8chan was able to get back online today despite Cloudflare cutting it off, as operators of the controversial website quickly found a new provider of CDN and DDoS protection services. But as of this writing 8chan is offline again, apparently as a result of a cloud provider cutting off 8chan’s new vendor.
Cloudflare CEO Matthew Prince announced his decision to boot 8chan yesterday, noting that a suspected terrorist gunman apparently “posted a screed to [8chan] immediately before beginning his terrifying attack on the El Paso Walmart killing 20 people.” In the past, 8chan was used similarly by perpetrators of attacks at a mosque in Christchurch, New Zealand and a synagogue in Poway, California. “8chan has repeatedly proven itself to be a cesspool of hate,” Prince wrote.
But Prince noted that 8chan would likely find a new provider and get itself back online—and as predicted, 8chan quickly switched its website over a provider called BitMitigate, the same company that began serving the Daily Stormer after Cloudflare cut it off.
“All our domains have been removed from Cloudflare, so we will be moving to another service ASAP,” 8chan administrator Ron Watkins wrote on Twitter late last night.
“Expect some minutes of downtime in the coming hour as we switch over to @bitmitigate,” Watkins wrote in a subsequent post. Four hours later, Watkins wrote that “8chan is coming back online across the world as [new DNS records are] propagated.”
The resurgence was short-lived, as BitMitigate’s cloud infrastructure provider said it shut off that company’s service. When Stanford Internet Observatory Director Alex Stamos pointed out that BitMitigate primarily rents hardware from Voxility instead of using its own, Voxility’s Twitter account promised that “all content will be blocked shortly.” Voxility is an infrastructure-as-a-service provider.
“We provide services to ISPs and hosting resellers and as a telco we do not have access to websites hosted by customers of our customers,” Voxility also said. “We cannot deal with the websites directly, but we are now working on removing the reseller from the network.”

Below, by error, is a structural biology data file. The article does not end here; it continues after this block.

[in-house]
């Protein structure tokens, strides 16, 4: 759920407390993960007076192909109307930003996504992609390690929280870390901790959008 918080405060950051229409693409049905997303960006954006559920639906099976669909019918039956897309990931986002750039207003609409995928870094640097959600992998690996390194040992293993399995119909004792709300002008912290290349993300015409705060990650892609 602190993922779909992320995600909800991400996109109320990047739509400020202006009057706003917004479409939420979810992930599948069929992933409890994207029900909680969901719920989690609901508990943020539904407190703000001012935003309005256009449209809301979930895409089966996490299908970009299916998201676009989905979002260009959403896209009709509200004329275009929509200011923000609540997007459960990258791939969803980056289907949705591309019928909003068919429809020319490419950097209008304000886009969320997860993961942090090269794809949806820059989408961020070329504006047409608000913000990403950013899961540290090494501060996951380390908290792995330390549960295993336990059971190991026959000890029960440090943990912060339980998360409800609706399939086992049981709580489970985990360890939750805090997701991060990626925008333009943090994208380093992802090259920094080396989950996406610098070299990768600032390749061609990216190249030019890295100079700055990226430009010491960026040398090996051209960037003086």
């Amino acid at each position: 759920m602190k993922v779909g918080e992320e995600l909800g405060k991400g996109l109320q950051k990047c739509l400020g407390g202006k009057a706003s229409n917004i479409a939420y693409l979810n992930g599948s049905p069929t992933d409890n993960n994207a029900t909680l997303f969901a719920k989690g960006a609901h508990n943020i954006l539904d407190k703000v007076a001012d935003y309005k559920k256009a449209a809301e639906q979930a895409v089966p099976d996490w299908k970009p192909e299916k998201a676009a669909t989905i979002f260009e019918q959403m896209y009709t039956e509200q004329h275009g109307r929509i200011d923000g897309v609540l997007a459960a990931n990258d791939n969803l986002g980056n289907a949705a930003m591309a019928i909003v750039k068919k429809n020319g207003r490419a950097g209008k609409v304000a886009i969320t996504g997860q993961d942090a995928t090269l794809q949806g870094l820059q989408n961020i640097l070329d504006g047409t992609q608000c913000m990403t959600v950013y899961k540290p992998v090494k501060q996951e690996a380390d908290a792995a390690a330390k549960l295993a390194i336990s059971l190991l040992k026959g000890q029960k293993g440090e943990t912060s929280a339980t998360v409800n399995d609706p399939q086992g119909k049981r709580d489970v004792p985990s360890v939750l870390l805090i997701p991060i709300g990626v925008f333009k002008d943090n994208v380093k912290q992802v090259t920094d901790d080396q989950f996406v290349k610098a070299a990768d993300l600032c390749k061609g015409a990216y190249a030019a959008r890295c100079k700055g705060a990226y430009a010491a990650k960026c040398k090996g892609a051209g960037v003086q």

Shortly after these tweets, the 8chan, Daily Stormer, and BitMitigate websites all went offline.
BitMitigate and Daily Stormer
BitMitigate is similar to Cloudflare in that it provides protection against DDoS attacks along with a content delivery network and DNS services. But while Cloudflare has made several exceptions to its commitment to free speech, BitMitigate has been happy to provide services to any website regardless of its content.
In 2017 when Cloudflare cut off the Daily Stormer, a neo-Nazi, white-supremacist website, BitMitigate helped the site get back online.
BitMitigate founder Nicholas Lim explained the decision at the time in a post titled, “A Commitment to Liberty.” Lim wrote:
BitMitigate has decided to continue offering DDoS protection to The Daily Stormer despite our extremely contrasting beliefs in regards to the content that they produce. It is important to keep in mind that we do not endorse, create, or even host the content at The Daily Stormer but rather protect their website from being taken offline in protest via methods such as DDoS attacks. The question isn’t whether or not the content at The Daily Stormer should exist, but rather whether or not it is the responsibility of technology companies to be consistent in defending the right to freedom of expression enshrined within our constitution.
Lim later sold BitMitigate to Epik, a hosting provider with a similarly absolutist approach to free speech.
Epik last year began providing services to Gab, a self-described “free speech social network” that has attracted plenty of antisemitic users. Gab lost several of its service providers in 2018 when it turned out the suspect in a mass shooting at a synagogue in Pittsburgh was a regular Gab user.
“De-platforming a haven of free speech is not about left or right,” Epik Founder Robert Monster wrote in a November 2018 post explaining the decision to welcome Gab as a customer. Monster has been a regular Gab user since then.